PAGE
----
Home

Diseases of  Alfalfa  Corn  Soybeans  Wheat

Insect Pests of  Alfalfa  Corn  Soybeans  Wheat

Weeds  Identify  Monocots  Dicots  Grasses  Sedges  Lilies  Broadleaf

Scout Info
Kentucky IPM Pest Information Pages

Aphanomyces Root Rot: Kentucky Alfalfa IPM

Aphanomyces Root Rot


Symptoms

Seedlings affected exhibit severe stunting of internodes, petioles, and leaf blades. The seed leaves (cotyledons) commonly are yellow, and may exhibit reddening, especially on the underside. Leaf blades exhibit a bluish-green cast. Seedlings typically do not wilt or collapse. Roots of affected plants exhibit light brown discoloration. Commonly, the problem affects most or all of the field, although it may be worse in more poorly drained areas.

Cause

The causal agent is Aphanomyces euteiches, which survives as oospores in the soil or diseased plant tissue. Because infection occurs when soils are water saturated, Aphanomyces root rot is associated with poorly drained soils . It is a common stand-establishment problem when spring-seeded alfalfa is followed by extended periods of wet weather, especially within 4-6 weeks of seeding. Aphanomyces is easily confused with other root problems also found in plants growing in flooded soils. Infected plants that are moderately diseased may resemble symptoms of nitrogen deficiency; severely affected plants are extremely stunted.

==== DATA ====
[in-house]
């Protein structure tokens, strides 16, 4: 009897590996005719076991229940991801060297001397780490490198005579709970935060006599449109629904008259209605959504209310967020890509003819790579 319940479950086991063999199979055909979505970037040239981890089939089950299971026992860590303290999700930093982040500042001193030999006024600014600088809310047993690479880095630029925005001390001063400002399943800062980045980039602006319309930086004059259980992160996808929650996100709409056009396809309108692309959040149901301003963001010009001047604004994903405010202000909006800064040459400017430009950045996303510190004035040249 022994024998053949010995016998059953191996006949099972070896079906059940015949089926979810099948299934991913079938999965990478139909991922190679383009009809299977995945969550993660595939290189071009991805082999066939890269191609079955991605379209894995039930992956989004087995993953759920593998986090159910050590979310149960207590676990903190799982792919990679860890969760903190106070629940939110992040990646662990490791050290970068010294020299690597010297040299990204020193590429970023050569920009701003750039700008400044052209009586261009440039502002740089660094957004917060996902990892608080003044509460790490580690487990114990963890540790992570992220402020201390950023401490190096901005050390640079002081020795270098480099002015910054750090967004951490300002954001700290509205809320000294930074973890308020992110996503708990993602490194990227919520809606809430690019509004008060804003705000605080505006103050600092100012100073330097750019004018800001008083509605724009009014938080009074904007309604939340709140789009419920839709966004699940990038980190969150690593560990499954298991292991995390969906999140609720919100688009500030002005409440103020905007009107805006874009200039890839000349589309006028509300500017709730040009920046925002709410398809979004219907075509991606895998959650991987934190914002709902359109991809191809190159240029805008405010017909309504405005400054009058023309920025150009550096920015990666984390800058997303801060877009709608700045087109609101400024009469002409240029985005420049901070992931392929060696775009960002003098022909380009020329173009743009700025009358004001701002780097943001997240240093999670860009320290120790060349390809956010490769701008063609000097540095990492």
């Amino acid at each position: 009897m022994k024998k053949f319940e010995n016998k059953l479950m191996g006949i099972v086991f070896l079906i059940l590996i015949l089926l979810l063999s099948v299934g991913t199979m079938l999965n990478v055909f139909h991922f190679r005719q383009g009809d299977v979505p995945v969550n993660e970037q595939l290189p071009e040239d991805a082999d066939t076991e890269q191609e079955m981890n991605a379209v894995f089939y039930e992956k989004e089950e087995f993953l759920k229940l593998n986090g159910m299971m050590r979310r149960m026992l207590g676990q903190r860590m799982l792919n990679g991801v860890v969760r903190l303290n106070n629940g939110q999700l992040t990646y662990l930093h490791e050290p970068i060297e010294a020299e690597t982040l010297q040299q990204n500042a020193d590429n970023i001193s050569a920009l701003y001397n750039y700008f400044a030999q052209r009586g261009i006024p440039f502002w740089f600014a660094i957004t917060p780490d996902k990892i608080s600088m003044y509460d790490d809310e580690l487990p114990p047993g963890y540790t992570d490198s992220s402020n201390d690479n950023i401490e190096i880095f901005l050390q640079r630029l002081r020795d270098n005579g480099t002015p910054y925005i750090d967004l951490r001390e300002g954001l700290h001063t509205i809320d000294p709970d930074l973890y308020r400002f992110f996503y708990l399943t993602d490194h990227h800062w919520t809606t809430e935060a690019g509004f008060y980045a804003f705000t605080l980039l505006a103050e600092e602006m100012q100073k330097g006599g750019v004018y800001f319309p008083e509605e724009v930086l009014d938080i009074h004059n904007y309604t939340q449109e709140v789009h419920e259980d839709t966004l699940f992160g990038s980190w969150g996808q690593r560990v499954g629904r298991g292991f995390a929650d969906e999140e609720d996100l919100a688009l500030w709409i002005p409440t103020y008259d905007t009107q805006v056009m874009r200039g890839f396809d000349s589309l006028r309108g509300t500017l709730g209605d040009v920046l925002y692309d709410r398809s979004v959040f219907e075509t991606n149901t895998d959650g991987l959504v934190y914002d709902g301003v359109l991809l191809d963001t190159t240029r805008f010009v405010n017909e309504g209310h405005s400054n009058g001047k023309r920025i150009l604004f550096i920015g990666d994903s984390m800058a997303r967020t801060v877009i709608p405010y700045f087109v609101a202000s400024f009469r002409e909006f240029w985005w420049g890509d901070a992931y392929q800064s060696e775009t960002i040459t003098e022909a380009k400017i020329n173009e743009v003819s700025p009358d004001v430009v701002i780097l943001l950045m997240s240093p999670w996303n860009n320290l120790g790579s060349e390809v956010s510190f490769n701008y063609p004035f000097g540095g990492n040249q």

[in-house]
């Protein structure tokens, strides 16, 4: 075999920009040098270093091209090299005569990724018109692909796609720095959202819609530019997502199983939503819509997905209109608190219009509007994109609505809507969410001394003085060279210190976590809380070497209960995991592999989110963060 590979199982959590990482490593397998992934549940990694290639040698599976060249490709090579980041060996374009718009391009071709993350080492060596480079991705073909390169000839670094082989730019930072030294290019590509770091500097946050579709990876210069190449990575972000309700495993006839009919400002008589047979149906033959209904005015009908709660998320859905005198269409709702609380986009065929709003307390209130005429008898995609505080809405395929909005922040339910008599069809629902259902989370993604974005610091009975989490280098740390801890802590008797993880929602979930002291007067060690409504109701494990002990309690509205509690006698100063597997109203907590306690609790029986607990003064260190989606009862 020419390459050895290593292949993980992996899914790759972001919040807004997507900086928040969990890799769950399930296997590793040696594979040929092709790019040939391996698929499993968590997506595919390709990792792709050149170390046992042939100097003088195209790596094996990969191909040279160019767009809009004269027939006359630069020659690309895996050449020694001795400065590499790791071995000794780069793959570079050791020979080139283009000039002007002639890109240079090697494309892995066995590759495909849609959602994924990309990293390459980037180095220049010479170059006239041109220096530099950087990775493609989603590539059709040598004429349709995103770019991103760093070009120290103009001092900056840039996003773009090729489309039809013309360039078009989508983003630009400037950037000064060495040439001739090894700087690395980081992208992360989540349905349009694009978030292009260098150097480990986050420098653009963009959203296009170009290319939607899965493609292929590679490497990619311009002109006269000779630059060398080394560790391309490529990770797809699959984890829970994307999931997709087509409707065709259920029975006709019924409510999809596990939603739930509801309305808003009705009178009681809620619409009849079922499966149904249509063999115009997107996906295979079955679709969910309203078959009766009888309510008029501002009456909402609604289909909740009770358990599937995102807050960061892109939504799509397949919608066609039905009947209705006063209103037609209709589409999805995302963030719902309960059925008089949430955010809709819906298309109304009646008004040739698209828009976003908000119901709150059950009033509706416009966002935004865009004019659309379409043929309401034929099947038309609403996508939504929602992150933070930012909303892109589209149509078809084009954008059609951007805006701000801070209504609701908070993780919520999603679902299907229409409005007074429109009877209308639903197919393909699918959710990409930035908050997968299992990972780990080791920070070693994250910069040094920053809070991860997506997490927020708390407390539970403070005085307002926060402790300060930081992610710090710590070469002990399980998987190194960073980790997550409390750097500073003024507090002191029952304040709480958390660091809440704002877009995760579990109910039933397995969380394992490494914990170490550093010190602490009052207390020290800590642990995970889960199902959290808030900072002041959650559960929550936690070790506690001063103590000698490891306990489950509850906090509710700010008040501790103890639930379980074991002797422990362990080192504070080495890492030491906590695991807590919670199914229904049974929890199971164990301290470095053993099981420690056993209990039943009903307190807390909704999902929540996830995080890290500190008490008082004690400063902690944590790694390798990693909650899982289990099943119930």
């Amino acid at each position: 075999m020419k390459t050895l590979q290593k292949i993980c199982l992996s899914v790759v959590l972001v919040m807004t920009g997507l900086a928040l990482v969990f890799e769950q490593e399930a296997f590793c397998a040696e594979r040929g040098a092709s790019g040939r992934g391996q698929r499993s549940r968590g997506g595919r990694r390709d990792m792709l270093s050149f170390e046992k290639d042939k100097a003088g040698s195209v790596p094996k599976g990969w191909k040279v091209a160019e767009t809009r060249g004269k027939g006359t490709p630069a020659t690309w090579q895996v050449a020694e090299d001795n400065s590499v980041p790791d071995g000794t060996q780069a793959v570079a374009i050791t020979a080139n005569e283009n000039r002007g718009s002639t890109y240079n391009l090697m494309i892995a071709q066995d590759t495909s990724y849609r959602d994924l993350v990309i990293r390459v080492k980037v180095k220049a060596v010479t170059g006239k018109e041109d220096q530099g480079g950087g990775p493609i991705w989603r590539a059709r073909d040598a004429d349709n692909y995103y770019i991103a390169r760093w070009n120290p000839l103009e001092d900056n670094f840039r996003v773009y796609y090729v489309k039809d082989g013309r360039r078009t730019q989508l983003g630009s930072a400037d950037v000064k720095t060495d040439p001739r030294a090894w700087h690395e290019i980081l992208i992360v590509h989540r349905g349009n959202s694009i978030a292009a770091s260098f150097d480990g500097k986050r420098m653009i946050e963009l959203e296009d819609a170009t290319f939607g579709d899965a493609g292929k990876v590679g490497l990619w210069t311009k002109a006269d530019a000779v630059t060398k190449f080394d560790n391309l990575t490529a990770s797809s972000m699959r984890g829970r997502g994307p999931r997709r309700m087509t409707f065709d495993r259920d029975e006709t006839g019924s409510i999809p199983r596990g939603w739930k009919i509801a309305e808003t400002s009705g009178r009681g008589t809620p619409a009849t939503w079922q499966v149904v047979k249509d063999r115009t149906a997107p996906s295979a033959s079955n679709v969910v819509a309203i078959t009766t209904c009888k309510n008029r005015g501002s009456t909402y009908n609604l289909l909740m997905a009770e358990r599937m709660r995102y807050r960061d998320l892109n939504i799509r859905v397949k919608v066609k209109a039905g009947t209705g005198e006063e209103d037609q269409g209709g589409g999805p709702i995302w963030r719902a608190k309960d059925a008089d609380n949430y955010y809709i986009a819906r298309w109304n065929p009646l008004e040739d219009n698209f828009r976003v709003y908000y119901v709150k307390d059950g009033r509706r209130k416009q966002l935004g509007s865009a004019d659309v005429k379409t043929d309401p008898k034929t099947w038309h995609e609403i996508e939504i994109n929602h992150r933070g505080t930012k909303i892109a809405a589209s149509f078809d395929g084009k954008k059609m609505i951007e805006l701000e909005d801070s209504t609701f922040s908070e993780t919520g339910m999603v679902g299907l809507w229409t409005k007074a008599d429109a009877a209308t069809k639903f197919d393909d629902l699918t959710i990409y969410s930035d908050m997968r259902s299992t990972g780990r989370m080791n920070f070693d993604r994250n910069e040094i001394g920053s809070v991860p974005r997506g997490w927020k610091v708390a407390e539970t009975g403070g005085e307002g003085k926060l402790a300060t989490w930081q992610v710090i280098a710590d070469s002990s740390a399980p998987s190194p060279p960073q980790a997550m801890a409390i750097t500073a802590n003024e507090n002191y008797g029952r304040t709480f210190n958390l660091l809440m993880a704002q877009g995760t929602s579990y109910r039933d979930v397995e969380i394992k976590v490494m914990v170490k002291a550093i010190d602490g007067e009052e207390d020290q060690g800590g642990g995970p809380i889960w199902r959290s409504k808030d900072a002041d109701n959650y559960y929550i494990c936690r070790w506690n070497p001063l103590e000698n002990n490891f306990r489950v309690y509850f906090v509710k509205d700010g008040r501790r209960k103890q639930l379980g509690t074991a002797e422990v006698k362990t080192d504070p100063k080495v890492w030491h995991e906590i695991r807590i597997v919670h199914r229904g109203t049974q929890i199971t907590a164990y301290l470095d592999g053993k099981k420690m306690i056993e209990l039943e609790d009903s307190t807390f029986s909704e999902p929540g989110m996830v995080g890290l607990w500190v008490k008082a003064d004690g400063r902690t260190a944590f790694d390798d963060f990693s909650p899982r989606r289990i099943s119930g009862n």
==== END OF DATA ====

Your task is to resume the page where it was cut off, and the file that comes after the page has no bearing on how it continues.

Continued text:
Diseased vs. healthy alfalfa plants
Plant in front is stunted by Aphanomyces root rot. Compare it to the healthy plant in back. Coin is an American dime for scale. (photo: P. Vincelli, copyright 2000)

IPM Techniques

  • Examine plants in the field about 6-8 weeks after seeding. Examine five sites at least 10-20 feet from the field edge, especially in wetter areas of the field. Report severity of the disease according to the following scale:

    • 0 = no plants diseased

      1 = less than 25% of plants in the site have modest stunting and yellowing

      2 = over 25% of plants are showing symptoms; some scattered plants may show severe stunting

      3 = over half of the plants at the site are extremely stunted (less than two inches tall) six weeks after seeding.

  • Use varieties with an R or HR rating to Aphanomyces.
  • Use soil and water management practices that improve soil drainage.

References and Additional Information

  • IPM-1 Kentucky Alfalfa Manual
  • Compendium of Alfalfa Diseases. 2nd ed. Stuteville, D.L. & D.C. Erwin, (eds.). 1990.

This site was created and is maintained by Pat Dillon, Department of Entomology, University of Kentucky, S-225 Agricultural Science Ctr North, Lexington, KY USA  40546-0091 (phone: 859/257-3571). Please send questions or suggestions to: pdillon@uky.edu